Low Expectations


My roommate, Kunihiro, is a Japanese National—our stereotypical idea of how the Japanese are:  slender, quiet, brainy (he has 2 Ph.D.s–in engineering and computer science), and not prone to complaining.

When he came to live with me about 18 years ago,  he spoke limited English, and what he did speak was unintelligible.  He is an excellent mimic, however, and can now swear and talk business in 2 languages.

His palate is still Japanese, and he prefers pasta, rice, and whatever you can mix with them, for dinner.  Since I am not Asian, and could never understand the subtle differences in rice, if I ask him what he’d like for dinner, the answer is always pasta.  I prefer more variety in my diet, but at least once a week I cook pasta.

One evening last week, I made meat sauce for the pasta, which I thought turned out quite tasty.  I mixed hamburger with zucchini and shallots, some cilantro, a few tomatoes, garlic, and marjoram, with a pinch of salt and red pepper.

Kunihiro doesn’t want the sauce mixed in with his spaghetti. He wants the sauce served in a pool on top, like they show in the T.V. commercials.  He often arrives home late, however, and I am always afraid the pasta will dry out (no extra olive oil for us!).  But it was pasta, and that’s all that matters to Kunihiro, who would have pitched a fit if I had overcooked rice.

“How do you like it?”  I asked him.

“Actually, it was quite tasty, and to be truthful, it would be hard to screw up pasta.”  You see, his Engrish is quite idiomatic at this point.

I burst out laughing and almost choked. Then he started mimicking my laugh and said, “What’s so funny? What are you talking about?”

My sisters and I were born without a cooking gene.  In fact, shortly after Kunihiro came to live with me, an in-law asked him how he liked my cooking, & he answered, “It’s good.”  And she raised her eyebrows and responded, slowly, “Really?”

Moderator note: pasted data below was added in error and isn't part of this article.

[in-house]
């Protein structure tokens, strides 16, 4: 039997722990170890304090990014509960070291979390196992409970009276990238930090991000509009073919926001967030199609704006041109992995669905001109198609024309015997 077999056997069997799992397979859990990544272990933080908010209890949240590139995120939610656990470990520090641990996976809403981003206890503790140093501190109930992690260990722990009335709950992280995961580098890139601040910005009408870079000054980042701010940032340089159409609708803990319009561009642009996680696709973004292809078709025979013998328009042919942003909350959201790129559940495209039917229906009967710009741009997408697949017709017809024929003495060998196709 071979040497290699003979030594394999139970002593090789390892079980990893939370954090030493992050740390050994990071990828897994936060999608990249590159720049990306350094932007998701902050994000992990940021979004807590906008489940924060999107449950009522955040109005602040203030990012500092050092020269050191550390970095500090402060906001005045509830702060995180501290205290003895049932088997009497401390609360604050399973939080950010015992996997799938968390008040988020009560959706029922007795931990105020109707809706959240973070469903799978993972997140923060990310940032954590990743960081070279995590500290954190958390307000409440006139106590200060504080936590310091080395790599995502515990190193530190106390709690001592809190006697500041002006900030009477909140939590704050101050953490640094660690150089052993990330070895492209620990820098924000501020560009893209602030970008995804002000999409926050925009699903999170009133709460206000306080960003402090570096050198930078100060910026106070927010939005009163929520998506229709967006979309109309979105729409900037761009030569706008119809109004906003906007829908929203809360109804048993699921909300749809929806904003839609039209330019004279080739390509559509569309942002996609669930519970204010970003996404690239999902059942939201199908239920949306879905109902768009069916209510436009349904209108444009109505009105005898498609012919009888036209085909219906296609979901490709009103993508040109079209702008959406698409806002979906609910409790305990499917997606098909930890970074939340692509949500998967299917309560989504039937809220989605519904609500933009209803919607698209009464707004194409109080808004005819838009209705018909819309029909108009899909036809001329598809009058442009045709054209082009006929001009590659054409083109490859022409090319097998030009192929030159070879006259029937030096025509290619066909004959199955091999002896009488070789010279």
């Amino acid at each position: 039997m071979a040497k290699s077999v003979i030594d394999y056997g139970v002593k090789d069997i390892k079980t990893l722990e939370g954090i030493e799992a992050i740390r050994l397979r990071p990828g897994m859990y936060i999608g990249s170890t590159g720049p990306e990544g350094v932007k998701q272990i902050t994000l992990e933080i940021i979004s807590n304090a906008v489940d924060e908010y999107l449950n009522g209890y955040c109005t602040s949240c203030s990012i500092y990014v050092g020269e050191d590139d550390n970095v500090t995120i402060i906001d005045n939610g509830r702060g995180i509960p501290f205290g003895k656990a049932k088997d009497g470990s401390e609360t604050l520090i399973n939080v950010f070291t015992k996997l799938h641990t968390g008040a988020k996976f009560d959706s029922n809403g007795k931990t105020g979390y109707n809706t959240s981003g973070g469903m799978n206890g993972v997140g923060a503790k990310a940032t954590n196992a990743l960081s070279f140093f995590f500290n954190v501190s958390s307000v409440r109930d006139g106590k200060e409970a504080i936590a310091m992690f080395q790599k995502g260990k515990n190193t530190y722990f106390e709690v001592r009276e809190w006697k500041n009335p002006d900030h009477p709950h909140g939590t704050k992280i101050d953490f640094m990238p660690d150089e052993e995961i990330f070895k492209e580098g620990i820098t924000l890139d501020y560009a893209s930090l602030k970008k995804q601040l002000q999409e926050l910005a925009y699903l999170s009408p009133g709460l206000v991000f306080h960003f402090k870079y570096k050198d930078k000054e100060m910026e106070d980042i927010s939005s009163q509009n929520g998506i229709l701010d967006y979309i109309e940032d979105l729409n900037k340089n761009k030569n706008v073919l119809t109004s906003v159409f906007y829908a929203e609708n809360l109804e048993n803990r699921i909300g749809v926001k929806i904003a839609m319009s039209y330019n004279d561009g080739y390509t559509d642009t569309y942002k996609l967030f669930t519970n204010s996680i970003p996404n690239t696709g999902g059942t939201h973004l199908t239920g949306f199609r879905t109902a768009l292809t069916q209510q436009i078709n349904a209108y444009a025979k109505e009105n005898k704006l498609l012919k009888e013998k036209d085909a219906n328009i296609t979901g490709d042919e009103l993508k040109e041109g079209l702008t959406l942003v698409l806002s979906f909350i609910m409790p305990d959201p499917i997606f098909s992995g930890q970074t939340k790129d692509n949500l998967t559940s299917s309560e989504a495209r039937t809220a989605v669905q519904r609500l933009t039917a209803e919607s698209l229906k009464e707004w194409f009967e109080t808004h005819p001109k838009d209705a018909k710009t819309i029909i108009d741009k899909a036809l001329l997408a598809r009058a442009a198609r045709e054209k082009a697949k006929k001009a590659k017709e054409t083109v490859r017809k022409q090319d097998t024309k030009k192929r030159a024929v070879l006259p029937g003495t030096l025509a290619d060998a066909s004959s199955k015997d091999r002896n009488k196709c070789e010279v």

The way my sister Randi cooks pasta—I am not making this up—she doesn’t wait for the water to boil. When she thinks it’s about to boil, she throws the pasta in the pot.  She doesn’t measure or keep track of time. After it starts boiling, if she thinks it doesn’t look like enough for all the people she has to serve, she throws more pasta in the pot.  No angel hair for her, obviously.  So, you get mush with uncooked pasta.

The first time I saw her do this, I started telling my brother-in-law, and he cut me off, saying, “I’m used to it. Why do you think we eat out so often?”

He recently had his gall bladder removed.  It couldn’t have been Randi’s cooking, could it?

I would never brag about my cooking,  and the worst thing I ever did was confuse anchovies with sardines (which I was going to use in place of tuna), and it turned out so badly, even the dogs wouldn’t eat it.


Leave a Reply

Fill in your details below or click an icon to log in:

WordPress.com Logo

You are commenting using your WordPress.com account. Log Out /  Change )

Google photo

You are commenting using your Google account. Log Out /  Change )

Twitter picture

You are commenting using your Twitter account. Log Out /  Change )

Facebook photo

You are commenting using your Facebook account. Log Out /  Change )

Connecting to %s

This site uses Akismet to reduce spam. Learn how your comment data is processed.

%d bloggers like this: